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GRI co-convenes investors on the SDGs
At a recent meeting with investors in Stockholm, GRI and UN Global Compact brought the 2030 Agenda for Sustainable Development to the table. The discussion highlighted current bottlenecks in sustainable investment and what should be done to resolve them. The outcomes of this discussion have been formalized in the Stockholm Declaration.
According to the 2016 Global Sustainable Investment Review, the total assets directed towards sustainable and responsible investment strategies globally amounted to $22.89 trillion in 2016, growing at a remarkable rate of 25% from 2014. The story revealed by this figure is one of the rapidly expanding influence of the investor community on the agenda for sustainable development.
Controlling the flow of vast amounts of capital gives the investment community considerable power in determining the success of the Sustainable Development Goals (SDGs), such as SDG #1: No Poverty. “By choosing to invest in business models and value chains that enable stable, inclusive and sustainable markets, investors can instigate a systemic impact that decisively improves people’s livelihoods and accelerates the fight against poverty, this being in accordance with the Financing for Development Agenda and Addis Ababa Action Agenda,” highlighted Lennart Båge, acting Director of the Swedish International Development Cooperation Agency (Sida), at the time of the conference.
Getting investors talking about SDGs
To trigger a big impact on the 2030 Agenda for Sustainable Development, GRI and UN Global Compact (UNGC) called on the investor community to engage in the discussion on SDGs. During a two-day event 'Investing for sustainable development and sustainable impact towards 2030', held in Stockholm on 3-4 May, speakers, panelists and round-table discussions contributed to expanding the conversation around investors’ expectations and vision regarding sustainable investment and SDG reporting by companies. To encourage greater investor engagement, the UN-supported Principles for Responsible Investment (PRI) was invited to co-convene these discussions. PRI is an investor initiative, which works to promote responsible investment among its international network of signatories.
The event, hosted by Sida, received an overwhelming response, drawing in 80 participants including senior or CEO level representatives from several Nordic and other pension funds, insurance companies and fund managers, including Alecta and Folksam, co-hosts of the event. The discussions brimmed with expert insights, described below, which GRI and UNGC aim to concretize in their Reporting on SDGs Action Platform, to better meet the reporting needs of companies and investors.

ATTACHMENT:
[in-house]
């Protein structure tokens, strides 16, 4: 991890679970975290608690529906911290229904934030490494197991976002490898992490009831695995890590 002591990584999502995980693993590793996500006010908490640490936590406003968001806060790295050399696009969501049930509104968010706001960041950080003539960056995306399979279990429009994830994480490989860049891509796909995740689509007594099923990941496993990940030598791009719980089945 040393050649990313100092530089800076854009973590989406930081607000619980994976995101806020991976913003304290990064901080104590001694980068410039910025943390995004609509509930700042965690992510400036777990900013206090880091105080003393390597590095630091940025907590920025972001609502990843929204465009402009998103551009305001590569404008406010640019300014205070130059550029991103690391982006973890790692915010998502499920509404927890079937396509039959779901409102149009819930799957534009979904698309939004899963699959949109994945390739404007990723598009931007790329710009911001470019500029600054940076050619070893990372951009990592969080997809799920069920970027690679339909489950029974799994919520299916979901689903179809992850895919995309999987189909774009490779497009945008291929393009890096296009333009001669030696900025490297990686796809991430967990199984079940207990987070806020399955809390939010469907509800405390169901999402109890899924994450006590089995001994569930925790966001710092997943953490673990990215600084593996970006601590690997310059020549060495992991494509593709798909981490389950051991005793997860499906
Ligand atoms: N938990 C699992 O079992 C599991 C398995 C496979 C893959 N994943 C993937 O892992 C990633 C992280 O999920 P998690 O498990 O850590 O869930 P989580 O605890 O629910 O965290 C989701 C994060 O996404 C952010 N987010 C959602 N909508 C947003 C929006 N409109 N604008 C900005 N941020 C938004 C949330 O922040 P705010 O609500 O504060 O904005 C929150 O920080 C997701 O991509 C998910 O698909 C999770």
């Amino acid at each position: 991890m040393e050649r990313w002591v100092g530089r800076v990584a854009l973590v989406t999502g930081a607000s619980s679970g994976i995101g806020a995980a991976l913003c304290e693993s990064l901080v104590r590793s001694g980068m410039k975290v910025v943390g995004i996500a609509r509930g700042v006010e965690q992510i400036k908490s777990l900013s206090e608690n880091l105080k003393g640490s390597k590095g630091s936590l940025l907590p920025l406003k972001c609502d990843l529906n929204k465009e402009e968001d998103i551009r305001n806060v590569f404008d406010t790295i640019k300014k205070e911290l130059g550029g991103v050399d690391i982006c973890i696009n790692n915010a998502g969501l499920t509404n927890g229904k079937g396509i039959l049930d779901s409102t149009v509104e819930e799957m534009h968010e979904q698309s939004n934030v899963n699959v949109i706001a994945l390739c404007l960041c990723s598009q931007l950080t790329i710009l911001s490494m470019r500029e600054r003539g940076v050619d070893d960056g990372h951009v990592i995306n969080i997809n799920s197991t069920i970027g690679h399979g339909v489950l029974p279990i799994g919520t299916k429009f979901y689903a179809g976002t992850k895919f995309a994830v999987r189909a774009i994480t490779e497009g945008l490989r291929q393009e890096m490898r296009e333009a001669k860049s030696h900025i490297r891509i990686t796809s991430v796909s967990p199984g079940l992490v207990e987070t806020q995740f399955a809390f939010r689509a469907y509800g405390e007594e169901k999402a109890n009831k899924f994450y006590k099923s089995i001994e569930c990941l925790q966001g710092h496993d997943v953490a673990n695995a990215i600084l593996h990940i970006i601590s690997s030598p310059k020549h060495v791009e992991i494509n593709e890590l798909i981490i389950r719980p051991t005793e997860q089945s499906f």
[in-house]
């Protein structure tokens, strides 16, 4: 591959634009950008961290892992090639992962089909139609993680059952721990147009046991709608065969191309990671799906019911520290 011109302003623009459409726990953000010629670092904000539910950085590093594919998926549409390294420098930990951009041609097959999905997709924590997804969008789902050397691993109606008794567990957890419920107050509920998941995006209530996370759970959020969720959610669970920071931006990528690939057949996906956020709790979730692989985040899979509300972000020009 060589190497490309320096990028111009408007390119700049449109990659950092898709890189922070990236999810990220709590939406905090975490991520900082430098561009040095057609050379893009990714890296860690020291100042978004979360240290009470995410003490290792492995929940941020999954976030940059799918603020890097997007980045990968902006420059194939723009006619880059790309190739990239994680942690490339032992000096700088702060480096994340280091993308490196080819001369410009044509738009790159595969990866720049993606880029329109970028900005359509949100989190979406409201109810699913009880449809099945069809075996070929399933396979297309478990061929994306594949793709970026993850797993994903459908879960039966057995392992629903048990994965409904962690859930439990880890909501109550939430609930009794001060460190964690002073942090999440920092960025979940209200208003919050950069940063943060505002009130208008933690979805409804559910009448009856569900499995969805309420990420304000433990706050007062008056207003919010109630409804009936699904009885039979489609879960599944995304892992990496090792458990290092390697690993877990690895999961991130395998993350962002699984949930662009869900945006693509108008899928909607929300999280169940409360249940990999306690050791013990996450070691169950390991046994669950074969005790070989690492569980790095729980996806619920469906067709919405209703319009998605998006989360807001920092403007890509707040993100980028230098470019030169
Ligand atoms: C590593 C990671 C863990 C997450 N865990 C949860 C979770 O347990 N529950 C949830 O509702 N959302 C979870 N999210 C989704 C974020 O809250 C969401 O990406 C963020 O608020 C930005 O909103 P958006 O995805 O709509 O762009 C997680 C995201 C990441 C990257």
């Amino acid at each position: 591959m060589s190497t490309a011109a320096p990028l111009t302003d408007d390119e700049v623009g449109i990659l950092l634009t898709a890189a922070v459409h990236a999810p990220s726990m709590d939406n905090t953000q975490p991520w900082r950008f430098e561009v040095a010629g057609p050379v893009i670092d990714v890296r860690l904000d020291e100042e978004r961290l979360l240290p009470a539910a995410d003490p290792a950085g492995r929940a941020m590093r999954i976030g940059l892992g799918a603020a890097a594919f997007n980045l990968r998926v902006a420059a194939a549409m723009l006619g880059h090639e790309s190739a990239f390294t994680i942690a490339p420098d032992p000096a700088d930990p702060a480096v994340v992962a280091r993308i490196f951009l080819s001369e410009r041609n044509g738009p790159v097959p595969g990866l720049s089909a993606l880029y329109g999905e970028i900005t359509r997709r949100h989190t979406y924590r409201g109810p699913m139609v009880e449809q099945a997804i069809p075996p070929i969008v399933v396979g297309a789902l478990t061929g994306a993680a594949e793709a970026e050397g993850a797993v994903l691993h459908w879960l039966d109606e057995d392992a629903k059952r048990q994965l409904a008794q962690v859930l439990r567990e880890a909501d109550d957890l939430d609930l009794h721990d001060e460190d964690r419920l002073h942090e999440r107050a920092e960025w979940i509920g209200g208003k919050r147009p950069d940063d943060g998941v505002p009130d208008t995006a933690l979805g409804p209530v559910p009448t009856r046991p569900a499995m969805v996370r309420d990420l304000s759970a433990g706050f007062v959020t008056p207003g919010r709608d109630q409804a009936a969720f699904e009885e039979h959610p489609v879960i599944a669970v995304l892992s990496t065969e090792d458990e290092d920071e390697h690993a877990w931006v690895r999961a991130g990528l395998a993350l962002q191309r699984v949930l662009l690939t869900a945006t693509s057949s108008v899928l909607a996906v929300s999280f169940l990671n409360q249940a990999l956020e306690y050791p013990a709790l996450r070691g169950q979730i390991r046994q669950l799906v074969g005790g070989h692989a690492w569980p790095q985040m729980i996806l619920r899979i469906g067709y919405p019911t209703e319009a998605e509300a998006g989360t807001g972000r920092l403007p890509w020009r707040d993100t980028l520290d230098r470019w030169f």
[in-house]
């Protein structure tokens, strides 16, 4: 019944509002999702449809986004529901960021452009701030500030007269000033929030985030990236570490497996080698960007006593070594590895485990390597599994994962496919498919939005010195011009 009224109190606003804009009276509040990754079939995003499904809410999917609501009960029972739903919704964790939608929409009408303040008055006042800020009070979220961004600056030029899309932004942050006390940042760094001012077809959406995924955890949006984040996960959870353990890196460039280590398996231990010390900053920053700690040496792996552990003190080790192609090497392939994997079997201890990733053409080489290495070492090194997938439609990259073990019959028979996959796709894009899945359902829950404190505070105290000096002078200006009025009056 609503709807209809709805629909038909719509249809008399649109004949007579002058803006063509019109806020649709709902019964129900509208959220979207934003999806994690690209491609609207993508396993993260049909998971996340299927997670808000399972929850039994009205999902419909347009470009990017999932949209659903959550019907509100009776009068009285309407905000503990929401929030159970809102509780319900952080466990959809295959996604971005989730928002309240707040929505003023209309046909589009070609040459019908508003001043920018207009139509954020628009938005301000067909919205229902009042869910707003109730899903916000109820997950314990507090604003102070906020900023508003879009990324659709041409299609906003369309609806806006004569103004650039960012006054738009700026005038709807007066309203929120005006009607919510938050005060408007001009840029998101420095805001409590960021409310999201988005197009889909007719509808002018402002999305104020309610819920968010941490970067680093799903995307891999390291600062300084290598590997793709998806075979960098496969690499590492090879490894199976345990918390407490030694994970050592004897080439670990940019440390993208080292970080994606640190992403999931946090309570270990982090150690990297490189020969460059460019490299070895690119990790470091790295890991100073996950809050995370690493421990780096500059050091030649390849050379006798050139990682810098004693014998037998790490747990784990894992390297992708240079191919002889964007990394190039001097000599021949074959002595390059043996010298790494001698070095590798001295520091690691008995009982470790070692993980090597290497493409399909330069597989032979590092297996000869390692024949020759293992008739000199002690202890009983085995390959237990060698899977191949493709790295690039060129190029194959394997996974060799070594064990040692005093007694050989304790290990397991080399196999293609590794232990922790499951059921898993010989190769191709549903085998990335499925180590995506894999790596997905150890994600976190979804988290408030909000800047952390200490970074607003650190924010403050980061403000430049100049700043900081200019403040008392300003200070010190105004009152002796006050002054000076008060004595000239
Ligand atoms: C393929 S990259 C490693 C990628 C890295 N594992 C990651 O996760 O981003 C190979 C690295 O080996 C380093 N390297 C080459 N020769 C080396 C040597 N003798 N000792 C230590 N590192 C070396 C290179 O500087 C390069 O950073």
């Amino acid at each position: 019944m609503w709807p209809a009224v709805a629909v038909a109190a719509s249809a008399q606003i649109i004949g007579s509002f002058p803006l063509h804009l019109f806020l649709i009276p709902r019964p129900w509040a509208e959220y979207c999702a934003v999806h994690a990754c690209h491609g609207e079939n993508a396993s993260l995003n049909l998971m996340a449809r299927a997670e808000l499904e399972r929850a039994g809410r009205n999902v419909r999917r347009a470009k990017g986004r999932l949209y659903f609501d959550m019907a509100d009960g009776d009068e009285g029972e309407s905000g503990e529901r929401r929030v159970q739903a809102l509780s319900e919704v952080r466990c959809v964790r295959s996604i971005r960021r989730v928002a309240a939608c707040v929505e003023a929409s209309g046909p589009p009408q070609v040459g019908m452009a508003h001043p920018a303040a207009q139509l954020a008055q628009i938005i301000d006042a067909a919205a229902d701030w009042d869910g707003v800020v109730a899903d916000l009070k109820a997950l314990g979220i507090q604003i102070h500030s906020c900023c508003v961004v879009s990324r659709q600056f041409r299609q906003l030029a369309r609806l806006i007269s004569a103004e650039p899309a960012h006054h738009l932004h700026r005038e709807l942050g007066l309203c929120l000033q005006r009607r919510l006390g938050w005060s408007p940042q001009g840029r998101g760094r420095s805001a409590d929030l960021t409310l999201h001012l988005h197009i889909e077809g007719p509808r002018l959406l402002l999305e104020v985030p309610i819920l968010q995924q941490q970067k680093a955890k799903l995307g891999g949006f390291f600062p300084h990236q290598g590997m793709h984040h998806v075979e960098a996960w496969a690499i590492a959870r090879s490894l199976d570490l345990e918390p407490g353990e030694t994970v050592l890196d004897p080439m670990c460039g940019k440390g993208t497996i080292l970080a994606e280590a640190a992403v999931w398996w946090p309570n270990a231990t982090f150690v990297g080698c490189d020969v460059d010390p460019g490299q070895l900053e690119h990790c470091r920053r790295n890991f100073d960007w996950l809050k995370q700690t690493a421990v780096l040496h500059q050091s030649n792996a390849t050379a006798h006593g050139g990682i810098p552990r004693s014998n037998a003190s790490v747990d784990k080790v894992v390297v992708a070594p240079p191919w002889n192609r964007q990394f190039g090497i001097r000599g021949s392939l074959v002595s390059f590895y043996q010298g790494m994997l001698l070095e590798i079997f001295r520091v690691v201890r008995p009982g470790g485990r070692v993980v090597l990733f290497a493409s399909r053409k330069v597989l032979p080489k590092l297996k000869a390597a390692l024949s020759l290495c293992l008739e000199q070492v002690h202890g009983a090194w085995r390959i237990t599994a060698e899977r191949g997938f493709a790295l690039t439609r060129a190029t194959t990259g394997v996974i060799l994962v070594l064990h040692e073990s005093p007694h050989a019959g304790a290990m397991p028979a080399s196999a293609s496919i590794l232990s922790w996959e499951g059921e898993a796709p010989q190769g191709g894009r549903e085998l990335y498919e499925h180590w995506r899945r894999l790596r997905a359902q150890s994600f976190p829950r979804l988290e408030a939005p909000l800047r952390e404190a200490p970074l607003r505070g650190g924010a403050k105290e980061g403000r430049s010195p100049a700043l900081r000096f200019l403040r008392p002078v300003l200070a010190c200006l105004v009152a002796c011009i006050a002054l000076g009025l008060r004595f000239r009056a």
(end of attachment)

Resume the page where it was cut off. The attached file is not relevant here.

What investors need to make sustainable decisions
One of the prime outcomes of the meeting was that corporate reporting on SDGs needs to be current, comparable, coherent, and concise. Since investors often rely on data analysis in their decision making, it is vital that companies provide information on environmental, social, and governance (ESG) factors in a uniform manner. This is currently a bottleneck restricting sustainable investment strategies. An online and standardized reporting tool that helps companies to report using a set framework aligned with the SDGs, would serve as a significant stride towards overcoming this obstacle.
“We need to allocate more capital to sustainable investments; however, it also means that we need to address certain bottlenecks. Quality disclosure of sustainability information is vital for progress in SDG investment. Standardization and simplification is key for this aim, and an SDG reporting tool that achieves this could serve as a game-changer,” elaborated Magnus Billing, CEO of Alecta.
In addition to formulating practical project proposals for SDG reporting tools, the meeting group also drafted the Stockholm Declaration, emphasizing the commitment of the gathered investment community towards contributing to the 17 SDGs. As expressed by Kris Douma, Director of Investment Practices and Reporting at PRI, “Institutional investors play a key role in financing solutions to global challenges such as poverty, inequality, social justice, and climate change. The Stockholm Declaration recognizes the work that investors are already doing to drive sustainable development, and takes it forward by emphasizing their commitment to improve corporate reporting on SDGs, and in turn foster sustainable investment decisions.”
The co-conveners of the meeting will follow up on the conclusions derived from the event, and will offer additional opportunities to investors to become part of the conversation on enabling sustainable investment.